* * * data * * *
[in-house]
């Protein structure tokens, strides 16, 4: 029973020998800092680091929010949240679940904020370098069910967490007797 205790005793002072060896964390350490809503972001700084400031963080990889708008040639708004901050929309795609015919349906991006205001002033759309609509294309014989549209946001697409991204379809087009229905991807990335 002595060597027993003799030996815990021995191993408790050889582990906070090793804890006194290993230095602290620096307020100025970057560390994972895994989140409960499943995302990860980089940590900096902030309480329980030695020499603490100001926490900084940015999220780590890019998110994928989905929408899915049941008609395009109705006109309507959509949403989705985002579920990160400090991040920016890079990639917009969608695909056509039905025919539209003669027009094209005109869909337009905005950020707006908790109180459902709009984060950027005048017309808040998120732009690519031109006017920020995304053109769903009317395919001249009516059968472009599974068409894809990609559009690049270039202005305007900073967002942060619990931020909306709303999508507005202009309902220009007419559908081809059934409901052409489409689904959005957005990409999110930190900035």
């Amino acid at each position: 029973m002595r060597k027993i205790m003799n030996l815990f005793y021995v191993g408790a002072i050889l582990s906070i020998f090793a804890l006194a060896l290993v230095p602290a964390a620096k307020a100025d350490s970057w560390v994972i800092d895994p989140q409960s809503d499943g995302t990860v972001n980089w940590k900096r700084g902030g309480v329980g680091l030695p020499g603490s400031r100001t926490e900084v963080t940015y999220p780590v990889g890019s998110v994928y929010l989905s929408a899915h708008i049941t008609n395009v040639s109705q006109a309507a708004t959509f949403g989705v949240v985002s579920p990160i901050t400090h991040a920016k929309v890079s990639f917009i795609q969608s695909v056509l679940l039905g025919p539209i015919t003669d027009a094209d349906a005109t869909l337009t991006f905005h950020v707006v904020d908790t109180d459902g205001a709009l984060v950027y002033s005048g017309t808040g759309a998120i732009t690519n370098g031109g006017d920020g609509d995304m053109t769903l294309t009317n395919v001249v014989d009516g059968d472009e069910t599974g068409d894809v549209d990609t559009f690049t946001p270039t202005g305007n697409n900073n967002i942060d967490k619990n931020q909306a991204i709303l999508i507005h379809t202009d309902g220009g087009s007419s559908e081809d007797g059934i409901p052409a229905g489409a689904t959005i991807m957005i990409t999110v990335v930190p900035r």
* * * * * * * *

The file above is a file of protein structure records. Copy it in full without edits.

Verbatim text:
[in-house]
């Protein structure tokens, strides 16, 4: 029973020998800092680091929010949240679940904020370098069910967490007797 205790005793002072060896964390350490809503972001700084400031963080990889708008040639708004901050929309795609015919349906991006205001002033759309609509294309014989549209946001697409991204379809087009229905991807990335 002595060597027993003799030996815990021995191993408790050889582990906070090793804890006194290993230095602290620096307020100025970057560390994972895994989140409960499943995302990860980089940590900096902030309480329980030695020499603490100001926490900084940015999220780590890019998110994928989905929408899915049941008609395009109705006109309507959509949403989705985002579920990160400090991040920016890079990639917009969608695909056509039905025919539209003669027009094209005109869909337009905005950020707006908790109180459902709009984060950027005048017309808040998120732009690519031109006017920020995304053109769903009317395919001249009516059968472009599974068409894809990609559009690049270039202005305007900073967002942060619990931020909306709303999508507005202009309902220009007419559908081809059934409901052409489409689904959005957005990409999110930190900035």
């Amino acid at each position: 029973m002595r060597k027993i205790m003799n030996l815990f005793y021995v191993g408790a002072i050889l582990s906070i020998f090793a804890l006194a060896l290993v230095p602290a964390a620096k307020a100025d350490s970057w560390v994972i800092d895994p989140q409960s809503d499943g995302t990860v972001n980089w940590k900096r700084g902030g309480v329980g680091l030695p020499g603490s400031r100001t926490e900084v963080t940015y999220p780590v990889g890019s998110v994928y929010l989905s929408a899915h708008i049941t008609n395009v040639s109705q006109a309507a708004t959509f949403g989705v949240v985002s579920p990160i901050t400090h991040a920016k929309v890079s990639f917009i795609q969608s695909v056509l679940l039905g025919p539209i015919t003669d027009a094209d349906a005109t869909l337009t991006f905005h950020v707006v904020d908790t109180d459902g205001a709009l984060v950027y002033s005048g017309t808040g759309a998120i732009t690519n370098g031109g006017d920020g609509d995304m053109t769903l294309t009317n395919v001249v014989d009516g059968d472009e069910t599974g068409d894809v549209d990609t559009f690049t946001p270039t202005g305007n697409n900073n967002i942060d967490k619990n931020q909306a991204i709303l999508i507005h379809t202009d309902g220009g087009s007419s559908e081809d007797g059934i409901p052409a229905g489409a689904t959005i991807m957005i990409t999110v990335v930190p900035r």